Paris: And It Sizzles
Paris' beauty is something to behold. From the formal gardens, historic architecture, lively streetscapes, and the regal buildings along the Seine, to hip new restaurants, hotels, and galleries, this is a city built to seduce the senses and instill a sense of wonder in everyone who comes here.
On a recent visit, my stepping-off point was the luxurious Hilton Arc de Triomphe Paris (51-57, rue de Courcelles. Tel: 5836-6706) an Art Deco hotel designed to resemble a 1930's transatlantic liner. Located near the Arc de Triomphe, and just minutes from the Champs Elysées, the hotel's Brazilian rosewood and Chinese jade interior will put you in the right mood to enjoy The City of Lights. Besides suites and rooms with terraces and balconies facing the Eiffel Tower, some rooms also overlook the grand Andalusian Patio with its fountain and palm trees. Executive Suite guests have access to an executive lounge with a complimentary buffet of hors d'oeuvres, coffees, fine French champagne, and wines.
Paris' new boutique hotel, Hotel Keppler (10, rue Kepler 75. Tel: 4720-6505) has 39 large rooms and suites designed by noted designer Pierre-Yves Rochon. Just yards away from the Champs Elysées, this glamorous addition to Parisian hotel life offers cool sophistication in the center of the city. Complete with personal safes in each of the rooms, televisions and telephones in the bathrooms, and a tea room and library just off the lobby area, the colorful room décor with Rochon's ingenious designs will ward off the worst cases of existentialist angst.
No trip to Paris is complete without a trip to a museum. The city's two newest additions are the Musée des Arts Decoratifs and the Musée du quai Branly.
Housed in a wing of the Louvre, the Musée des Arts Decoratifs (107 rue de Rivoli. Tel: 4455-5750), is a retrospective of French interior design, featuring entire rooms from old chalets, examples of wallpaper, textiles, furnishings, and recreated rooms from the distant past to the present day.
Located on the Left Bank at the foot of the Eiffel Tower, the Musée du quai Branly (37, quay Branly 206. Tel: 5661-70 00) is the largest new museum to open in the city since the debut of the Pompidou in 1977. The museum's extensive collection includes over 300,000 religious artifacts, textiles, jewelry, masks, sculpture, and photographs from around the world.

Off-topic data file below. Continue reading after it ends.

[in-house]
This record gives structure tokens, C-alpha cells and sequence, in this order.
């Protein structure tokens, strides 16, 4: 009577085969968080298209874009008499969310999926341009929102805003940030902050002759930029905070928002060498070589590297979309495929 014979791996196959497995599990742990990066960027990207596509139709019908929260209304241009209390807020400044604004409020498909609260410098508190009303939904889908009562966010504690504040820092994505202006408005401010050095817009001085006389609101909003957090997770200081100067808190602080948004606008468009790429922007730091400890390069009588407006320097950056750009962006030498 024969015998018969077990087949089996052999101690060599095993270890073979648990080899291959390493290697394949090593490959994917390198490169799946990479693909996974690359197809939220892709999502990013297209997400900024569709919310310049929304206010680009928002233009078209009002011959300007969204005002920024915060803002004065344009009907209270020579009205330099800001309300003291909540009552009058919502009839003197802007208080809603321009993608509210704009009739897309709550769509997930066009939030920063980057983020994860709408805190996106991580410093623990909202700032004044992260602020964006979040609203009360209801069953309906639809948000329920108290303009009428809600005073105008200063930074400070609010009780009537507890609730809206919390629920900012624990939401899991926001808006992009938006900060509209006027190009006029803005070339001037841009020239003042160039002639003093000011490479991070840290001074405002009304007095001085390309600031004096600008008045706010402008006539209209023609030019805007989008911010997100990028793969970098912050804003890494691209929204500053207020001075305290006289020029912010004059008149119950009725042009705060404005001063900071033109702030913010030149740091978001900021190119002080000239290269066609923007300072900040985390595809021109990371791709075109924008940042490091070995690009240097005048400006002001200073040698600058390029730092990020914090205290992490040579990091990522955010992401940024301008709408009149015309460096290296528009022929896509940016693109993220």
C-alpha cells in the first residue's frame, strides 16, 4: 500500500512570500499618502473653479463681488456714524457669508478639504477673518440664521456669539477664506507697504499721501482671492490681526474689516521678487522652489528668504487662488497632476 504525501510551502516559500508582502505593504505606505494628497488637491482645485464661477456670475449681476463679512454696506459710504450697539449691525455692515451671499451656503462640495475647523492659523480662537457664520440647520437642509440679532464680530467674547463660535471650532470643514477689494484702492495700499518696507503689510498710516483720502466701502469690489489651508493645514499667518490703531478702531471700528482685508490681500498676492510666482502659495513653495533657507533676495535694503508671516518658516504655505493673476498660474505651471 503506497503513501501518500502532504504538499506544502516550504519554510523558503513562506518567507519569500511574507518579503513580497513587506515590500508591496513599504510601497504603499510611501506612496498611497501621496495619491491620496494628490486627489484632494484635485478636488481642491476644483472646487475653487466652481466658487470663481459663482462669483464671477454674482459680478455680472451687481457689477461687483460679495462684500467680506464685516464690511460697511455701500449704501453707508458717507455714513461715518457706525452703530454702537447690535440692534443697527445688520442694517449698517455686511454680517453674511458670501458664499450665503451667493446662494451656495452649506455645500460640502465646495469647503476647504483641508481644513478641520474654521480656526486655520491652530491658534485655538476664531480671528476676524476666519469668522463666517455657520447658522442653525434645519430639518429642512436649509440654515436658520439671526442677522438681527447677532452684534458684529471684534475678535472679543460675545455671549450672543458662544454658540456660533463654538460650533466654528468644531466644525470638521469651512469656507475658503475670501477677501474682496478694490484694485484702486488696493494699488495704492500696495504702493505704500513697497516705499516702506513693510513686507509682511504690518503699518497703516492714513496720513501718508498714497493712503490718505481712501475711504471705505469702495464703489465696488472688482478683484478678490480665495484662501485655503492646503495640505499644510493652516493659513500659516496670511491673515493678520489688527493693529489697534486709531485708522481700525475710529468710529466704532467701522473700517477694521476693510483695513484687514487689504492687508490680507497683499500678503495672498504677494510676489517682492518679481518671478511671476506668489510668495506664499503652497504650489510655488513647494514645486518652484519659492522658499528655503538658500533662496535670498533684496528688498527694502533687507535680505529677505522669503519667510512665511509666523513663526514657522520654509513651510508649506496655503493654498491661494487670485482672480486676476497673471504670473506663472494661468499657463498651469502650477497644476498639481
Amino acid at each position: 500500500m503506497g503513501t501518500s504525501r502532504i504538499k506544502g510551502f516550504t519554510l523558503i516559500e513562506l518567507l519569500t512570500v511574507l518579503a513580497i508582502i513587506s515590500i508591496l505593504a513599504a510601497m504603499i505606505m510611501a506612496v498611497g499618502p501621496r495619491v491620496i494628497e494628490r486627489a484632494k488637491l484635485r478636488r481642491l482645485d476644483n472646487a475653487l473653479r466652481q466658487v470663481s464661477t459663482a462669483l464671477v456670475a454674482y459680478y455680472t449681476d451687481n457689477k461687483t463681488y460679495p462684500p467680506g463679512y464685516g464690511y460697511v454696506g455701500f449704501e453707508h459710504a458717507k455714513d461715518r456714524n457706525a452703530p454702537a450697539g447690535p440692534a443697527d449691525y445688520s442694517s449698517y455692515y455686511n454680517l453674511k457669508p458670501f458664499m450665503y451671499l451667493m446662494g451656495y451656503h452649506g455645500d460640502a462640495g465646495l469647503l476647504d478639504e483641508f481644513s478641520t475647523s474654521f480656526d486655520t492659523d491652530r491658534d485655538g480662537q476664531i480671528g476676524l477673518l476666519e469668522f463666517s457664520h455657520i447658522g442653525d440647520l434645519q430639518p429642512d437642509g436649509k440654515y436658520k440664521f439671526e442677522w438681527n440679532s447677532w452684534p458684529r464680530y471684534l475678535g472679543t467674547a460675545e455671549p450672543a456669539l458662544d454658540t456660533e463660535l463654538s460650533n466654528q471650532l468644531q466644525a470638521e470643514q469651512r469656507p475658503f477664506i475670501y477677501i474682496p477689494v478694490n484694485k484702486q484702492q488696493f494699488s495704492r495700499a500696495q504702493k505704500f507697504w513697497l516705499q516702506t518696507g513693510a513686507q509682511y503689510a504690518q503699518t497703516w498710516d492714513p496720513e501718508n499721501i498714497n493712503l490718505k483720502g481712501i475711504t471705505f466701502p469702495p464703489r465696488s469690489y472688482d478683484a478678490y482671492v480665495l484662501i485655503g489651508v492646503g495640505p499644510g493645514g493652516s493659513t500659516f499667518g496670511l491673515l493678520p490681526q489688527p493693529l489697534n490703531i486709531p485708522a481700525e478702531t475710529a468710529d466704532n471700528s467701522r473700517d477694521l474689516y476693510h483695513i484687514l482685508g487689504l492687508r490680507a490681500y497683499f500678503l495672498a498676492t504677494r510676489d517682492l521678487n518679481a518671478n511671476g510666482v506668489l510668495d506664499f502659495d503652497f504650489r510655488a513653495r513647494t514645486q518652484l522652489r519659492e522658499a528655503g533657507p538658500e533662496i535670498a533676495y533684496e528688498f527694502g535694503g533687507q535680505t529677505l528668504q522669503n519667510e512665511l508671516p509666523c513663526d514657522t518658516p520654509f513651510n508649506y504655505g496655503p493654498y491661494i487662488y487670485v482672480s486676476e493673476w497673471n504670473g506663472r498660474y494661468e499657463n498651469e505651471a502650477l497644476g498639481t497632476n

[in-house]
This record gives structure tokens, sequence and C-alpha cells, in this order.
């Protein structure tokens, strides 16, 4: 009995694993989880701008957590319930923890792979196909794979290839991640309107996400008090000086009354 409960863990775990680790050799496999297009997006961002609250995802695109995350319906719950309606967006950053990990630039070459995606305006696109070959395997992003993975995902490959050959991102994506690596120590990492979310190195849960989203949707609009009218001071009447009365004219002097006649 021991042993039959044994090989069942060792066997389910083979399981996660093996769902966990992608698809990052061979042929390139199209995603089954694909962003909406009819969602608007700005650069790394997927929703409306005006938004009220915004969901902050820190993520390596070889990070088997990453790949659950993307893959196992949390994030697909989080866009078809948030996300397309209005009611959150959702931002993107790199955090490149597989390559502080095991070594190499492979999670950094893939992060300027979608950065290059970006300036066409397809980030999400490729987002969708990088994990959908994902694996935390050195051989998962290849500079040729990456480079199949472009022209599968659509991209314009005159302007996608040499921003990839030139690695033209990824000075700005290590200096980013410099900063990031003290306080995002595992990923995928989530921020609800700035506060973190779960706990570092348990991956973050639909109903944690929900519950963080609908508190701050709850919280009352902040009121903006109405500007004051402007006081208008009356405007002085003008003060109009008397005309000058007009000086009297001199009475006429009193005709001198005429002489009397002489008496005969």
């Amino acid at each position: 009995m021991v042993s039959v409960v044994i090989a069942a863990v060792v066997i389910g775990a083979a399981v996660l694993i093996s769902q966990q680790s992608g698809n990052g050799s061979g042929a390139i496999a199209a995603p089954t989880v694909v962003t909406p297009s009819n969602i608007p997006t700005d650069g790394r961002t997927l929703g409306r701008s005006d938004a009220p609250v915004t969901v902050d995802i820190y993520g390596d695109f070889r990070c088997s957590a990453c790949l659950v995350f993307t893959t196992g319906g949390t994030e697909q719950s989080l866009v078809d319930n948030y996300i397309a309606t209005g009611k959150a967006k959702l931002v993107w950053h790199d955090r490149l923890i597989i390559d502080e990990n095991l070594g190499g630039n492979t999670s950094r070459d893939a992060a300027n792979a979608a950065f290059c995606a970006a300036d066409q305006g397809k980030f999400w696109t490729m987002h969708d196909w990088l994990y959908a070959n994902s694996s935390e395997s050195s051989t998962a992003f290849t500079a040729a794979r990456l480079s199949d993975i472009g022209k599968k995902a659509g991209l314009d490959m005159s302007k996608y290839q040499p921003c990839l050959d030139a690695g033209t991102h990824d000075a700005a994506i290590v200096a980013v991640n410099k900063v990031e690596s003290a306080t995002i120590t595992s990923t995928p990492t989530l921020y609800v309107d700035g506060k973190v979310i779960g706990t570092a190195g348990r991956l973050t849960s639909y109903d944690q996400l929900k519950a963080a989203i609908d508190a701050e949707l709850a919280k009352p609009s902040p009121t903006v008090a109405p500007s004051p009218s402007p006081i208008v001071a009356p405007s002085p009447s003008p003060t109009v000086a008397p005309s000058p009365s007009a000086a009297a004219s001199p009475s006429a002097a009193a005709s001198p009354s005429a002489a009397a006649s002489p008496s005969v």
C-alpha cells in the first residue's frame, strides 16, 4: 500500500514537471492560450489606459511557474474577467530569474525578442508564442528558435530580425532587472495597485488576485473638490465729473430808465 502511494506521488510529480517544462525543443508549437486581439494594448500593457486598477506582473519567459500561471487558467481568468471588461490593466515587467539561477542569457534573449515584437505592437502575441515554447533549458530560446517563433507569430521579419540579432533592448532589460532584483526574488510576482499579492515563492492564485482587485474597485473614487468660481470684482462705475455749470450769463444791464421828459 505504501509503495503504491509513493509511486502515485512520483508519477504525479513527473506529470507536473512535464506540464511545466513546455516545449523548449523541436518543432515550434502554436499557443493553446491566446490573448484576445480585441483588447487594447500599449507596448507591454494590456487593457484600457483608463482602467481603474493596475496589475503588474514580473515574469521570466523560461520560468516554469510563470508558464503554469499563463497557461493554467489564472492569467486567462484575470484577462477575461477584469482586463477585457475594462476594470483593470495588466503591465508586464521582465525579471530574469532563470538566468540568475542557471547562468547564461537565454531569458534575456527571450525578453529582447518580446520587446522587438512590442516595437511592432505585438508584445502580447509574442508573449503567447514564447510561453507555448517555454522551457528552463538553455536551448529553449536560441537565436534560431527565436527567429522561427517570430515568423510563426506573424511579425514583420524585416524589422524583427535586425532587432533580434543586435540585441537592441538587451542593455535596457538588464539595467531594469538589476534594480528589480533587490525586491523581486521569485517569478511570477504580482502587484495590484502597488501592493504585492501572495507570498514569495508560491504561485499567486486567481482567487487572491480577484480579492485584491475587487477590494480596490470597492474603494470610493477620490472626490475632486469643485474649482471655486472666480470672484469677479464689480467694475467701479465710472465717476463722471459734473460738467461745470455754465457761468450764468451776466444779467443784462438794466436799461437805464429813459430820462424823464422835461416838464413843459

For a concentrated city tour I contacted Manstouch Travel (13 ave Duquesne. Tel: 4551-5380), an American company that specializes in private guided tours. Founded in 2002 by Larry Davis, Manstouch offers different introductions to the city. I took the "Gay Soul of Paris Tour," a four-hour walk through Notre Dame, the Latin Quarter, Rue Mouffetard, and the Luxembourg Gardens. With my trusty guide, Rotem Dahan, we took detours that included a look at Gertrude Stein's apartment house and the once famous existentialist café, Café de Flore, former hangout of Jean-Paul Sartre and Andre Gide. Literary types no longer linger or write here, but those with lots of cash to spend on drinks and dinner do.
Manstouch also has tours of Montmartre, the gay Marais district, and something called "Erotic Vision of Male Beauty in the Louvre." The erotic vision tour will take you inside the Louvre where the focus will be on erotic works that celebrate the male body. Manstouch Travel promises that this tour will be like a time travel trip "through the centuries of male seduction." For the fashion-minded, Manstouch also offers the "Be a Fashionista" tour where a guide will take you to the chic fashion shops along the Rive Droite. This tour also includes an introduction to the gay history of Paris. Some of the tours include dinner, drinks, and visits to "a fine French sauna."
Details mentioned in this article were accurate at the time of publication
Best Hotels in Paris